|Ender in Exile|
|author||Orson Scott Card|
|summary||A good midquel in the Ender's series|
Card is an able author and this story is solid. Much of it reminded me of some of my favorite classic science fiction. There is colonization, extended periods of life aboard space ships, discovery of alien civilization and not much in the way of hard science. Card's primary purpose is to analyze and consider the human condition as opposed to exploring technological possibilities or theories. Almost everything that is highly advanced is the result of alien technology and is never explained or understood. Much of it functions on an almost mystical or magical level.
Ender is a young adolescent with an incredibly unique life and mind. In this novel we see him transitioning and growing from a youth into a man. I was often reminded of Herbert's Paul Atreides when he was first on the run in the desert with his mother in the book Dune. Ender is aware that he is different and has amazing capabilities but he is unsure just what the full ramifications of that difference are. He is trying to find his place in humanity and in the universe as a whole.
The story encompasses four basic plot lines that flow one to the next. I never felt any great sense of urgency or climax and resolution in the story. Really what it felt like was a thread weaving together pieces from the earlier stories. While the themes and issues were great, sometimes the characters were remote or the working of the issues very subtle. The most impacting and emotional moments relied upon knowledge of events from the other books in the series to carry their full force. In that light the novel is very effective. I think that fans of the Ender series, already biased towards this work, are going to be very pleased and enjoy Ender in Exile greatly. They are going to get to dig just a bit deeper into this world and it's primary character Andrew Wiggin. They will enjoy moments of discovery and the answer to questions that may have been in the back of their minds, possibly for the last twenty years or so.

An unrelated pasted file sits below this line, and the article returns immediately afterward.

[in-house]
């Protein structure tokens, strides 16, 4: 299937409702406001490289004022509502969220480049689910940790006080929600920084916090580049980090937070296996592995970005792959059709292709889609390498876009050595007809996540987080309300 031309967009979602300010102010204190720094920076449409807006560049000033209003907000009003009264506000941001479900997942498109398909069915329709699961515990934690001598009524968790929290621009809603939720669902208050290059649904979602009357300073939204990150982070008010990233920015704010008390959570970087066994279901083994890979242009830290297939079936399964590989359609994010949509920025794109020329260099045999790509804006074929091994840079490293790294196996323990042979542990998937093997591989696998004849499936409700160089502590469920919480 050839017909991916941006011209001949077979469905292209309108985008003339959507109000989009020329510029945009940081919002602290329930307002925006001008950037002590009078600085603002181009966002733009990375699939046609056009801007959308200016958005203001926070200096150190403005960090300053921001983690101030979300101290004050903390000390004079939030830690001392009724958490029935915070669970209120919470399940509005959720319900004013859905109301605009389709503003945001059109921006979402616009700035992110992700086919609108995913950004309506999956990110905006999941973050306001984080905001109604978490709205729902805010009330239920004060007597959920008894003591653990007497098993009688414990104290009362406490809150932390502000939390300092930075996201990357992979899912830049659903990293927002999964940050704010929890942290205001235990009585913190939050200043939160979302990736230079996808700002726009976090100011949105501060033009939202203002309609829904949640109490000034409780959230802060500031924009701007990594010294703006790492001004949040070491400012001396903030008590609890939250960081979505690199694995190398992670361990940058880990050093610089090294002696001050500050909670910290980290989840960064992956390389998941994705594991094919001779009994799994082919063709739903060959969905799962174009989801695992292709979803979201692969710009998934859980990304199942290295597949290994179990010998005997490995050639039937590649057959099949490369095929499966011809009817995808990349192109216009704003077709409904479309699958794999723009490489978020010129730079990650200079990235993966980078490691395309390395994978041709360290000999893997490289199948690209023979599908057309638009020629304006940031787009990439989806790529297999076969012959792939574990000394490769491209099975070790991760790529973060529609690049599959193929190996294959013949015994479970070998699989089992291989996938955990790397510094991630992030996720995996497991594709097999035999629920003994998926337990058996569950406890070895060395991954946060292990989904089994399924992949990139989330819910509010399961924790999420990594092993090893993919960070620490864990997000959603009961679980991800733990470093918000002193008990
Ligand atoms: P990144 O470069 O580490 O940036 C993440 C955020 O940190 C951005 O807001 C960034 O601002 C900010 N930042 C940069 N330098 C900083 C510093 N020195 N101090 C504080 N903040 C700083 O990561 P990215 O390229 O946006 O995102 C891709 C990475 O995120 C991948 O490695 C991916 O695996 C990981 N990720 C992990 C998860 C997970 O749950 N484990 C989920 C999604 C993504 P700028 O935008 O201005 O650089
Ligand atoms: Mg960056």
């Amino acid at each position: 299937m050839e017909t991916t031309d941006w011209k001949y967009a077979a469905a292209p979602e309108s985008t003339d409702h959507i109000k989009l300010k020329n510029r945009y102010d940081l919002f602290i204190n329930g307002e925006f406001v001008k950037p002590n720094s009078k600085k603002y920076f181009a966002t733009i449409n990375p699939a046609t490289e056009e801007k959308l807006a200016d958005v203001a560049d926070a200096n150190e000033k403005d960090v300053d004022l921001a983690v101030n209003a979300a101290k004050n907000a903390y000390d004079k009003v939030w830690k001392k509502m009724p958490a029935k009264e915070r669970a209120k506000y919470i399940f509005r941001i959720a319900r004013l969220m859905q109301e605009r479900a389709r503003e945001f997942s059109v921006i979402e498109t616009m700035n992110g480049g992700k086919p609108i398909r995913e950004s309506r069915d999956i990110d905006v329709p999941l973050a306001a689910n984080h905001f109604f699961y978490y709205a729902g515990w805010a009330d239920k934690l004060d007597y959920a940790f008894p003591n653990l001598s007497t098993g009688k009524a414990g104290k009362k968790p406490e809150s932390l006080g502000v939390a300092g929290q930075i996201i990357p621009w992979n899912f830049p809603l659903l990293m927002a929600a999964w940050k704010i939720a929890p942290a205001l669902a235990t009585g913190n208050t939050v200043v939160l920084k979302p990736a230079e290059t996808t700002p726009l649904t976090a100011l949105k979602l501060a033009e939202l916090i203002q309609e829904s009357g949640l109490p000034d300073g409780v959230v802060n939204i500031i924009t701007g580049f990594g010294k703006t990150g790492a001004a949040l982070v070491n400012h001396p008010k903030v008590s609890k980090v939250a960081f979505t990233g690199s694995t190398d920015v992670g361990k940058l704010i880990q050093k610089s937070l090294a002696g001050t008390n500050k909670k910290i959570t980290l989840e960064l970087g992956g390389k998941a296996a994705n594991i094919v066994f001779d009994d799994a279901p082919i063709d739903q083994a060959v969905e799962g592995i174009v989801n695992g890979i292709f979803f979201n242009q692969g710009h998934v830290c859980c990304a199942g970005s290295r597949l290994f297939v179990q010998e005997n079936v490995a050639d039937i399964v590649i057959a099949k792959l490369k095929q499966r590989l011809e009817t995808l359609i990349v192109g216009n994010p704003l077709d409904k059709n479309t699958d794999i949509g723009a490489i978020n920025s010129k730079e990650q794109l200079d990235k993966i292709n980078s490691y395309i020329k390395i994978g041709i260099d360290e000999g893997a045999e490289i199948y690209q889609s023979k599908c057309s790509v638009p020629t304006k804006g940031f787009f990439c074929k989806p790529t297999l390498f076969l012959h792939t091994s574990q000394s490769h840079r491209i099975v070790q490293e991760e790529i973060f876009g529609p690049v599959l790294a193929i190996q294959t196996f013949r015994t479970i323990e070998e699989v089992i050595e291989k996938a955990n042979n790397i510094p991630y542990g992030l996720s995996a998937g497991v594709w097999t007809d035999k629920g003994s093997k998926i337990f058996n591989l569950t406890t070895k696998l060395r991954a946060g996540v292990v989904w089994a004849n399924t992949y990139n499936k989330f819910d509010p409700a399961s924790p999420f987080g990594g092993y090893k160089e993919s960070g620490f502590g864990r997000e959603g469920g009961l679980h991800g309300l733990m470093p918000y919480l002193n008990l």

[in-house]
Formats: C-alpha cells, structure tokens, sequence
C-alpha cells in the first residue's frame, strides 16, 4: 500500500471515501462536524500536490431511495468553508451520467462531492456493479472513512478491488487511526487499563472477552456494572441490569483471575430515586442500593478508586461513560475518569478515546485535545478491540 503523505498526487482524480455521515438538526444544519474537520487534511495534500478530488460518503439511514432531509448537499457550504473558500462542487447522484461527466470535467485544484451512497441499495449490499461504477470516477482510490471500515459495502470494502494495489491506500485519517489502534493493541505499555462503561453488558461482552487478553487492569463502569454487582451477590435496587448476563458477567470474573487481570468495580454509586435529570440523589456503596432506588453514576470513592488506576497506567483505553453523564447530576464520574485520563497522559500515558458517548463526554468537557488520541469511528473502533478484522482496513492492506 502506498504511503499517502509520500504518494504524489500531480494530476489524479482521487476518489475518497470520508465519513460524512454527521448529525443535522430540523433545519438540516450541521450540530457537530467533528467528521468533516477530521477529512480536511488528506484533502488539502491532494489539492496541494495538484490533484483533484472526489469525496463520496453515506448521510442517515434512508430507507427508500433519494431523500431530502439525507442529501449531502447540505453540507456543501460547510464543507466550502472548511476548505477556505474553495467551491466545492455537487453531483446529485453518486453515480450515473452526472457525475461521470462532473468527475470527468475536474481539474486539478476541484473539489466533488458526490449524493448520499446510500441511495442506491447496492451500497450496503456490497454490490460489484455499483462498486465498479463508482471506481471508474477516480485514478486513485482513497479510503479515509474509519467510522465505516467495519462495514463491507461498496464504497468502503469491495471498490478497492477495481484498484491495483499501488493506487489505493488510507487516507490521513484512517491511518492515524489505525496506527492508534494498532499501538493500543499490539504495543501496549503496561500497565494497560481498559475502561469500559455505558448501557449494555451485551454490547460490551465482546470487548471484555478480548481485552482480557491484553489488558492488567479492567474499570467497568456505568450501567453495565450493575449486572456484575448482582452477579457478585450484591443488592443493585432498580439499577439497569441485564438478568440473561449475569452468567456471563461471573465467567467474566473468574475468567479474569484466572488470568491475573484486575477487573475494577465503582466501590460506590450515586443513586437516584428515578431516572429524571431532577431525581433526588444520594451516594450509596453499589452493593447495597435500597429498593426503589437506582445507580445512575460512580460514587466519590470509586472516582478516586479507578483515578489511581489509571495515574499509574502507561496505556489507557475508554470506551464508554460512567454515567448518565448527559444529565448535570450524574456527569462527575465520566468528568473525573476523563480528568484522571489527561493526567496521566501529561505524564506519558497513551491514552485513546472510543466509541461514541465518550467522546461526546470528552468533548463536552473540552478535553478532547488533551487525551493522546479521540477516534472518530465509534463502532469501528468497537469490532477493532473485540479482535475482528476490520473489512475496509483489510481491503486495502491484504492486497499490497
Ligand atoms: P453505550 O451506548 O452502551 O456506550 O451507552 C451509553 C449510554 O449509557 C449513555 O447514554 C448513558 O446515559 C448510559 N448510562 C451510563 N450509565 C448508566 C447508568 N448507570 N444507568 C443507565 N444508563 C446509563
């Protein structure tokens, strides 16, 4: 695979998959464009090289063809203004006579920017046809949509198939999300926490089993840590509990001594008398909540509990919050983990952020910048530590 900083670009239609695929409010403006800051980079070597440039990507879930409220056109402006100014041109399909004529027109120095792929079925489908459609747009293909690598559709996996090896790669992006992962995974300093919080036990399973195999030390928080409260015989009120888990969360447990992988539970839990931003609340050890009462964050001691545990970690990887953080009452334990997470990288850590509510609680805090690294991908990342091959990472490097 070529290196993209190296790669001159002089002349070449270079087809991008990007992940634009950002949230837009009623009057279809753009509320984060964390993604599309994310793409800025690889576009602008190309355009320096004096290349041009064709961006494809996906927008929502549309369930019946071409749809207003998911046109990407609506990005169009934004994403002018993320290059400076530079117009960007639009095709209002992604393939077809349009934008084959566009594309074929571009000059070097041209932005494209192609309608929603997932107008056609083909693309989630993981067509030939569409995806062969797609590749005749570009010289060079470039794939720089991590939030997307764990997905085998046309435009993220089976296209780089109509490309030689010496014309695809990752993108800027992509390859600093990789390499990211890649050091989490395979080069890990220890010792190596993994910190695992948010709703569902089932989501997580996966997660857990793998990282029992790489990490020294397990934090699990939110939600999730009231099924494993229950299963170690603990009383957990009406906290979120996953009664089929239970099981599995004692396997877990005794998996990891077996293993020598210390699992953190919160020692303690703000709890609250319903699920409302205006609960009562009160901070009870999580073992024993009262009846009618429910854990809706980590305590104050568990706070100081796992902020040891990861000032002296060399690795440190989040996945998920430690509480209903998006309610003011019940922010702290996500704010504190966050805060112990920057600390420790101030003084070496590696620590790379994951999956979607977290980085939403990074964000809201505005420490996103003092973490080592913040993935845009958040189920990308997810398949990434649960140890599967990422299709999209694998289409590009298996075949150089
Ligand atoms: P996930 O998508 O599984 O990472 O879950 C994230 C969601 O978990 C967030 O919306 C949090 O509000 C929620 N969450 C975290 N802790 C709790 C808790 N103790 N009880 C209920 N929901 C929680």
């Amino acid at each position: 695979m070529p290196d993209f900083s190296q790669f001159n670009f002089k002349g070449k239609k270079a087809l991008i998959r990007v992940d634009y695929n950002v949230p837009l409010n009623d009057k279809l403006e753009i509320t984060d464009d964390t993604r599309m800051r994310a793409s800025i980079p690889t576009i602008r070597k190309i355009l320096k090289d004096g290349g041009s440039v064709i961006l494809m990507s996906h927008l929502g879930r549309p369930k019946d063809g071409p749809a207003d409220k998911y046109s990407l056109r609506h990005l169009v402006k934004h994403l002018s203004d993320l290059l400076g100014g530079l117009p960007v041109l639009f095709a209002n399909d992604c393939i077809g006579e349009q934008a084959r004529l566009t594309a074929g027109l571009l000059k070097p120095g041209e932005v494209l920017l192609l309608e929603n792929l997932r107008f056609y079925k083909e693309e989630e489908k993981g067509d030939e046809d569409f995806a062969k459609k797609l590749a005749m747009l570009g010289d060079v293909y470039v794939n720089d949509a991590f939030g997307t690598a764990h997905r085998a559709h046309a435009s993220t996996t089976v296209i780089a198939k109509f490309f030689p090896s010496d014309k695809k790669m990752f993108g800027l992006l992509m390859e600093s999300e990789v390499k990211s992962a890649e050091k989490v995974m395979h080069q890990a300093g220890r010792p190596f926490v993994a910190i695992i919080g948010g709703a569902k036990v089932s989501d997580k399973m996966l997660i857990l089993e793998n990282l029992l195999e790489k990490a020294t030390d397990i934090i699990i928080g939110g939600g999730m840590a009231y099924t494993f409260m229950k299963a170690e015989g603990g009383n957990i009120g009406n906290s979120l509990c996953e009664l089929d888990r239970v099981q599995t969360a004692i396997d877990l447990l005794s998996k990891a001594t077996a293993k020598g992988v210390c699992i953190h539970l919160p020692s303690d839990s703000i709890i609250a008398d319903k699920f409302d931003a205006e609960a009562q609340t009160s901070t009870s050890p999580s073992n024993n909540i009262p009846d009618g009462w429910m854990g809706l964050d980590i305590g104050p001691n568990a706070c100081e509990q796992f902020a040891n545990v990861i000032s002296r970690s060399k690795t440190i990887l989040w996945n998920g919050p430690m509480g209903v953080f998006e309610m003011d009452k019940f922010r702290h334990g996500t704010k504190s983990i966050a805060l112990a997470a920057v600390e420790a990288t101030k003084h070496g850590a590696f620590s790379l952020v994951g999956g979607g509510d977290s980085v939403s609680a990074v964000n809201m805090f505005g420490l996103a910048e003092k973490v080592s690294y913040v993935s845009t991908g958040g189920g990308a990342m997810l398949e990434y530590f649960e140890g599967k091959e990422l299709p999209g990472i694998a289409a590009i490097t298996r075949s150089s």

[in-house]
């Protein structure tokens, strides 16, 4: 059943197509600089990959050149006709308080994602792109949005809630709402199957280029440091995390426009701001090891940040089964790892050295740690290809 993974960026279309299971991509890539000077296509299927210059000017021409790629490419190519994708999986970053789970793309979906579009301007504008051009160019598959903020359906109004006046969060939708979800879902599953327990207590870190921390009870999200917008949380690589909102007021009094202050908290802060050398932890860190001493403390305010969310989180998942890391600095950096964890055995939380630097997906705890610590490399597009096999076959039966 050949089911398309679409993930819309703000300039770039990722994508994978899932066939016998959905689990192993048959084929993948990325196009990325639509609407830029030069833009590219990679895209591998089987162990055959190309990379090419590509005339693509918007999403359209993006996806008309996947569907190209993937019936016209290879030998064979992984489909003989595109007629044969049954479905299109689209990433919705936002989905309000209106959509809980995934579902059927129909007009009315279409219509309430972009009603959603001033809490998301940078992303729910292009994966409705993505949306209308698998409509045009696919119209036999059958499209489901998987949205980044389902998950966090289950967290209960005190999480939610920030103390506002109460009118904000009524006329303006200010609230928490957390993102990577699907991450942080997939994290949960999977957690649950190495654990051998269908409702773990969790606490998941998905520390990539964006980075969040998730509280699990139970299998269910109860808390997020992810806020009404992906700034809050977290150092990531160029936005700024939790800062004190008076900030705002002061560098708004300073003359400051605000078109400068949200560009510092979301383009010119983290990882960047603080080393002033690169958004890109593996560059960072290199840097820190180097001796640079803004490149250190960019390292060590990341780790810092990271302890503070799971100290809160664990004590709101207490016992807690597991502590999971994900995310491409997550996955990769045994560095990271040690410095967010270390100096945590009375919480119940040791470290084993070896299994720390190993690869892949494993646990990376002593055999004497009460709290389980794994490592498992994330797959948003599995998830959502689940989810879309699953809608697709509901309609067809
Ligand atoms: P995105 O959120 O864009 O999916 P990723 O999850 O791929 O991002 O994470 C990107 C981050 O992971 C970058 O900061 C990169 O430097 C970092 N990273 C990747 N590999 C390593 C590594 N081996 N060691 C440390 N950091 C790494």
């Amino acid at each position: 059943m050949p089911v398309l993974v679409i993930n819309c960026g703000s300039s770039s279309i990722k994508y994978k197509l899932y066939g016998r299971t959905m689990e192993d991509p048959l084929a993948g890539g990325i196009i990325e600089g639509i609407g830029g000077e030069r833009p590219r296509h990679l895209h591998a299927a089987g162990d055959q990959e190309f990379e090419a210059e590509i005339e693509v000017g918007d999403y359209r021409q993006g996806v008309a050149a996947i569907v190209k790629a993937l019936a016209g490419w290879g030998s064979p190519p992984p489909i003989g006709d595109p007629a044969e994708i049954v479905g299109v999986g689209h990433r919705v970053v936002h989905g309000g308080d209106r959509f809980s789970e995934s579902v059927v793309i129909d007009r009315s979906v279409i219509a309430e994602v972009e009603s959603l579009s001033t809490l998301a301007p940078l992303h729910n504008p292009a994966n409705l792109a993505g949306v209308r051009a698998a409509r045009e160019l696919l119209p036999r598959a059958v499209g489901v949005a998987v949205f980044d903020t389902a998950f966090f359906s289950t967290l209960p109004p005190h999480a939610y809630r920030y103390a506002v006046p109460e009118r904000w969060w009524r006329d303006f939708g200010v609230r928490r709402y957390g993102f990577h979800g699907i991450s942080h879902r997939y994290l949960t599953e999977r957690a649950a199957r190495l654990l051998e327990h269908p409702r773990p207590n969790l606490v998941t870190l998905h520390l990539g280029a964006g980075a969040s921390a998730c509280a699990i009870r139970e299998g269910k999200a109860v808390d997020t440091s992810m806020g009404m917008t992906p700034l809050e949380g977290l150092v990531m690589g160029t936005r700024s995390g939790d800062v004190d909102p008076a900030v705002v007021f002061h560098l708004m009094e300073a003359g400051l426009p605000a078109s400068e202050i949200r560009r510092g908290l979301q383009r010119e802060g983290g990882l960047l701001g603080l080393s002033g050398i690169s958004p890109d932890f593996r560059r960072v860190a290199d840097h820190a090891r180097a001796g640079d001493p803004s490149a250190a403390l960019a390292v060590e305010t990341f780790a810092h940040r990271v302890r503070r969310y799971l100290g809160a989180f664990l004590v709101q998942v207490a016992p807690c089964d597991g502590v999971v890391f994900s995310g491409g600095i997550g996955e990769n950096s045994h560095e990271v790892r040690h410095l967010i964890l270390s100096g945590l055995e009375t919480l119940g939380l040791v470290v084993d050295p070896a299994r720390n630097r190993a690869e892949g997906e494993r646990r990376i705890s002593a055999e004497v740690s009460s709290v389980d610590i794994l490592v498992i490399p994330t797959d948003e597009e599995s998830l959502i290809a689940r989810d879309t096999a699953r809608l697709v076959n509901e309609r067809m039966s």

On the other hand, someone new to the series may not be as enthralled and may find the story to be a bit flat. If I could I would rate this book in two ways. For those who have not read all the other Ender books, a 6 or 7. This is not bad since the book is designed to sit in the middle of an existing set of tales. It is possible that someone could pick this book up without having read a single Ender story or novel and track with it. I think they would even find it interesting if a little flat. But for a fan of the series with a high degree of familiarity with the characters and events of this world it is probably a solid 8 or 9. At the very least, Card has done nothing to tear down what he has built up but has completed a sturdy addition to the body of work.
In the afterword Card has some interesting comments to make about reader involvement in helping him to write this story. He also explains how he would like to approach some discrepancies between this story and what is related at the conclusion to Ender's Game. I thought it was a sign of the times that an author, facing a large and complex world he had created but could not track on his own, was able to use the internet to call upon readers assistance in achieving as much consistency as possible.
This is a thoughtful, well written book. It may even motivate some to dig up an old copy of Ender's Game so that they can relive the enjoyment of a classic and see what is new to find. I think that most will not be disappointed. Some may not be as thrilled as they would hope, but there is something here for any science fiction fan.
On a side note, in conjunction with the release of this new book, Marvel Comics is doing a limited series comic adaptation of the original Ender's Game novel.
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